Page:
Henry Purcell is thought to be the best English composer of his time. Not until the twentieth century did an English composer display his talent.
Purcell’s father was a gentleman of the Chapel Royal and sang at the coronation of King Charles II. As a result of his father’s position Henry became a chorister until his voice broke at the age of fourteen.
In 1673 Purcell became assistant to the Keeper of the King’s Instruments. He quickly progressed through various positions and became composer of King Charles II’s string orchestra. In 1679 he took the position of organist of Westminster Abbey. In 1682 he also gained the position as one of the three organists at the Chapel Royal – this role ran simultaneously with that of Westminster Abbey. Purcell retained all his official posts through the reigns of Charles II, James II, William III and Mary.
It is believed that Purcell started composing at the early age of nine, however there are no works to confirm until he wrote an Ode for King Charles II birthday in 1670 (aged 11).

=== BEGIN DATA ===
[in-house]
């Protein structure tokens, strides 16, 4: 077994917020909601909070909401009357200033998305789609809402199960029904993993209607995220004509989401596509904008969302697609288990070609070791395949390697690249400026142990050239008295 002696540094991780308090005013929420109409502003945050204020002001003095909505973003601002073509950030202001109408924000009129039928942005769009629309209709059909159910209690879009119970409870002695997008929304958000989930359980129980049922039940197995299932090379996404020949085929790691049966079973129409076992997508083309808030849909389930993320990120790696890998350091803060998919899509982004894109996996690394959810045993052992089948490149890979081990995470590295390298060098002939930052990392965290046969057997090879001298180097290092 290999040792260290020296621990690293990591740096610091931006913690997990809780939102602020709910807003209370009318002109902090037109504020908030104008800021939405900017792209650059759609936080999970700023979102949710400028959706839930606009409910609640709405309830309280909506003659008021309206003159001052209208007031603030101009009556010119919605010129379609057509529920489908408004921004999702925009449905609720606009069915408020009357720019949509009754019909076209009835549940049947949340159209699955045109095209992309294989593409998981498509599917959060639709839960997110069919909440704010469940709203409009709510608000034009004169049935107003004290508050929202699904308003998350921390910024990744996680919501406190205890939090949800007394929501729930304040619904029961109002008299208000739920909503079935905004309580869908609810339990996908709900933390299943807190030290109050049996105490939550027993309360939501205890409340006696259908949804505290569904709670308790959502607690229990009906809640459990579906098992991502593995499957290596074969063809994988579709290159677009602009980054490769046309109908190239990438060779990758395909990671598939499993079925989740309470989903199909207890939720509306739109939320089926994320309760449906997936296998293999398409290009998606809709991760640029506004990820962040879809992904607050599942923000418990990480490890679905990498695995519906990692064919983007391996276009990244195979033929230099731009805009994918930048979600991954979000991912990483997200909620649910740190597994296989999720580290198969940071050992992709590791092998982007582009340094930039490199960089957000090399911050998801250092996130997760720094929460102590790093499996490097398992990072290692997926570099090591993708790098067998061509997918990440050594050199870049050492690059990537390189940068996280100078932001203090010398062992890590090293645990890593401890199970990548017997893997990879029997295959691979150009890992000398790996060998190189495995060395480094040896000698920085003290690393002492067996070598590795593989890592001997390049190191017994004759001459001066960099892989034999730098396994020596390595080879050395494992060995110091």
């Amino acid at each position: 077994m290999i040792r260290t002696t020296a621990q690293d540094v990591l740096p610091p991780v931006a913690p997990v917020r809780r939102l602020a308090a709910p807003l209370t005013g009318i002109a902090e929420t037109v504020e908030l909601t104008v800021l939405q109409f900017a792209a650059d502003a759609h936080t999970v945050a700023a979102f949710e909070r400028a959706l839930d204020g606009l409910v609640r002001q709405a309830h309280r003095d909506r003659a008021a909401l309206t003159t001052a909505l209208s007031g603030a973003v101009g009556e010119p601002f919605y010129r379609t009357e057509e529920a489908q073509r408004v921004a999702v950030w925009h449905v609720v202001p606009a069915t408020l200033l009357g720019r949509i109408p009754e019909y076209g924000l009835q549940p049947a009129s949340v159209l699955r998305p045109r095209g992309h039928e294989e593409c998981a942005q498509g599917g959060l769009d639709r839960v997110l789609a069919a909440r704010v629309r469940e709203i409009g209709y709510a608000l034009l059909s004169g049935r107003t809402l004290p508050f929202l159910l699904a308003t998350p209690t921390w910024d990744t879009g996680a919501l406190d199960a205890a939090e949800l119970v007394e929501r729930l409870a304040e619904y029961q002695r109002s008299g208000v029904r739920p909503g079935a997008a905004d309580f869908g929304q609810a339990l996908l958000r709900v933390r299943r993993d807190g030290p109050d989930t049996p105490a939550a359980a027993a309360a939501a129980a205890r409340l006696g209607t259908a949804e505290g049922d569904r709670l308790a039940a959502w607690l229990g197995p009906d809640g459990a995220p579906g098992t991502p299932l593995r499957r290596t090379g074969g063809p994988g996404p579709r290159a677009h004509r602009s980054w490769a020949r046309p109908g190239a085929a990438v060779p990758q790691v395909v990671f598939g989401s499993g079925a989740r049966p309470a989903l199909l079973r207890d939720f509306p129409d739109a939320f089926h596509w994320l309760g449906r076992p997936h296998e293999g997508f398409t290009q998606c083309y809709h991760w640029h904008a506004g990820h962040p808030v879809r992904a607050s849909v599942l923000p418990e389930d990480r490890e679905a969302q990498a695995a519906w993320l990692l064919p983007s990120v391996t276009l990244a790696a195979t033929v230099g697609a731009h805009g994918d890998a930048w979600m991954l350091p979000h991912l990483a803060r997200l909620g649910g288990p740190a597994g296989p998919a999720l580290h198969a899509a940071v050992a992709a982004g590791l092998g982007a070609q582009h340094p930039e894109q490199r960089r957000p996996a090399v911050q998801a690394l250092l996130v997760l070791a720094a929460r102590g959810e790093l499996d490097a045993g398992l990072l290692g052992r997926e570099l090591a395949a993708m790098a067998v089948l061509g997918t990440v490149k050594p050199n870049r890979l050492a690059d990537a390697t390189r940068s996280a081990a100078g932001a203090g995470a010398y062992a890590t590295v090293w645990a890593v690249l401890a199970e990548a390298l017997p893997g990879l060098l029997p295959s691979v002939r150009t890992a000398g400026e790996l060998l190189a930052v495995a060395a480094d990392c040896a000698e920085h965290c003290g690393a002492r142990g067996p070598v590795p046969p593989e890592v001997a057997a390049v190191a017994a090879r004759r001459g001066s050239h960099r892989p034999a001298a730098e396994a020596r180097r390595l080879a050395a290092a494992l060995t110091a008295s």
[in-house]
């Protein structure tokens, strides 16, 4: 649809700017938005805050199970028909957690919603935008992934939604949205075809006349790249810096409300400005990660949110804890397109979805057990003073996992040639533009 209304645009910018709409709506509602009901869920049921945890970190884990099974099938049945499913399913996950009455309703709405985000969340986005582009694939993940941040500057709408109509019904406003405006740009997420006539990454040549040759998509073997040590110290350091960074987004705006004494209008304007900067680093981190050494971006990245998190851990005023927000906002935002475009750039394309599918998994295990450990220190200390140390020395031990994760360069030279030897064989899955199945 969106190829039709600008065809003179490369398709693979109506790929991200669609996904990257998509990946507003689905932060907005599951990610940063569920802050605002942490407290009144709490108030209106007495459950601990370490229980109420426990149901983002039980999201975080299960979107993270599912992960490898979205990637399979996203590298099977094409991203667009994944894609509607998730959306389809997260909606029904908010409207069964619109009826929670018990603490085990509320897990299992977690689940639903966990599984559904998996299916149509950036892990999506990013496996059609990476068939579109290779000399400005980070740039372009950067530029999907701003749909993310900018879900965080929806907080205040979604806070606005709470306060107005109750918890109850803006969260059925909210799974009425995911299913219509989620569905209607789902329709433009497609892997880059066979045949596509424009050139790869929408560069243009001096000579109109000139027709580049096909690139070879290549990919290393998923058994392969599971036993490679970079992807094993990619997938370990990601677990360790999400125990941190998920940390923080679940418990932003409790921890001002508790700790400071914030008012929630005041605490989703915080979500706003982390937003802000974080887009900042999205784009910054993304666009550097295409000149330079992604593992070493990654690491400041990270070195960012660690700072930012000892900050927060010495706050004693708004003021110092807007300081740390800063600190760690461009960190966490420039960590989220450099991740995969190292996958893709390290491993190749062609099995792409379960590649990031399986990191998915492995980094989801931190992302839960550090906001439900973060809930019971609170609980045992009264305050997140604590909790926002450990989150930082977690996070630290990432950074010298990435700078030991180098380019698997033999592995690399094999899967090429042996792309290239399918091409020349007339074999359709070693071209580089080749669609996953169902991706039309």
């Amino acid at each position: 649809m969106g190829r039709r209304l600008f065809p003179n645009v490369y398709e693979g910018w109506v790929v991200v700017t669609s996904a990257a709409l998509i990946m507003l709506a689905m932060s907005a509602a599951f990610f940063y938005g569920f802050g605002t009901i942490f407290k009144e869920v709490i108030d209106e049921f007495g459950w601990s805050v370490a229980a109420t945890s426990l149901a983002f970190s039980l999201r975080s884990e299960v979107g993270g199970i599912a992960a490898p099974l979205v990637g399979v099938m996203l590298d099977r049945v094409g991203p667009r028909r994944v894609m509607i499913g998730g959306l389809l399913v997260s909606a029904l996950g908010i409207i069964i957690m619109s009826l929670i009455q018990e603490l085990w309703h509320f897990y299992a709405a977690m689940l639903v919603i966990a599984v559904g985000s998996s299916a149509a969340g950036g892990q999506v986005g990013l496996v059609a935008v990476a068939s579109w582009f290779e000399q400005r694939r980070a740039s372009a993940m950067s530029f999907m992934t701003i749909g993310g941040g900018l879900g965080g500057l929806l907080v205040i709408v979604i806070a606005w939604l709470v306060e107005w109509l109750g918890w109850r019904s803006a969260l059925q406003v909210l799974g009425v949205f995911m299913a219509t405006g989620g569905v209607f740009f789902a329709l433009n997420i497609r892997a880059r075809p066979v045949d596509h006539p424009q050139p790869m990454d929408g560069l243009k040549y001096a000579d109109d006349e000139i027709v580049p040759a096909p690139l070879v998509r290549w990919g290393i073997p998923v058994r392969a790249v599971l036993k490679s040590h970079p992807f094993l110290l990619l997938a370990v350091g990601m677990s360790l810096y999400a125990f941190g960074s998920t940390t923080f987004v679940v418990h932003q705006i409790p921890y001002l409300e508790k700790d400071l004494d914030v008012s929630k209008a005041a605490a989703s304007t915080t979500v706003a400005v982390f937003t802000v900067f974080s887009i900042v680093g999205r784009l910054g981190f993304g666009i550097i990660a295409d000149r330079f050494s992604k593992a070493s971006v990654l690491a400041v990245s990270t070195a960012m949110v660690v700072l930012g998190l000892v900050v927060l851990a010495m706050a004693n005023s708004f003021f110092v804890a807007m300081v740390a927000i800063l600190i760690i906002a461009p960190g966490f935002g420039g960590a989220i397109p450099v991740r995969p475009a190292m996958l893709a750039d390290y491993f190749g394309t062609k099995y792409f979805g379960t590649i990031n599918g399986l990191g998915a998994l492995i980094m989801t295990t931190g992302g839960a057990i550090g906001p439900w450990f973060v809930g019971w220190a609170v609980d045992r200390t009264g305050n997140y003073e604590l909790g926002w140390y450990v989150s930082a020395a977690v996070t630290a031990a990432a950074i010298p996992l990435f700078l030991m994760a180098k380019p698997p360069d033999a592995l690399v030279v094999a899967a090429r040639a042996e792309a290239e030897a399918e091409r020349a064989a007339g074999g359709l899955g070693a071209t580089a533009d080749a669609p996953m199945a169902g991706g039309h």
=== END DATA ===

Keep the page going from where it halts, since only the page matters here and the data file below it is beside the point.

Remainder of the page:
Purcell wrote a wide variety of music including that for the stage, court, private entertainment and church.
Purcell married and had six children, as with many children of this time three of them died in infancy.
Death & His Music
Sadly Purcell was hit with a terrible illness leading to an early death at the age of just thirty six. His unfinished work was completed by his brother Daniel who then became popular as a result of his brother’s death.
Purcell’s music influenced some of the English composers of the twentieth century in particularly Benjamin Britten who arranged many of Purcell’s vocal works for voice and piano into his Britten’s Purcell Realizations.
Today there is also an organisation called the Henry Purcell Society of Boston who perform live concerts of Purcell’s work (due to the current COVID pandemic they are just live streaming). I wonder what Henry Purcell would think knowing that his music is listened to in forms not even imagined over three hundred years ago.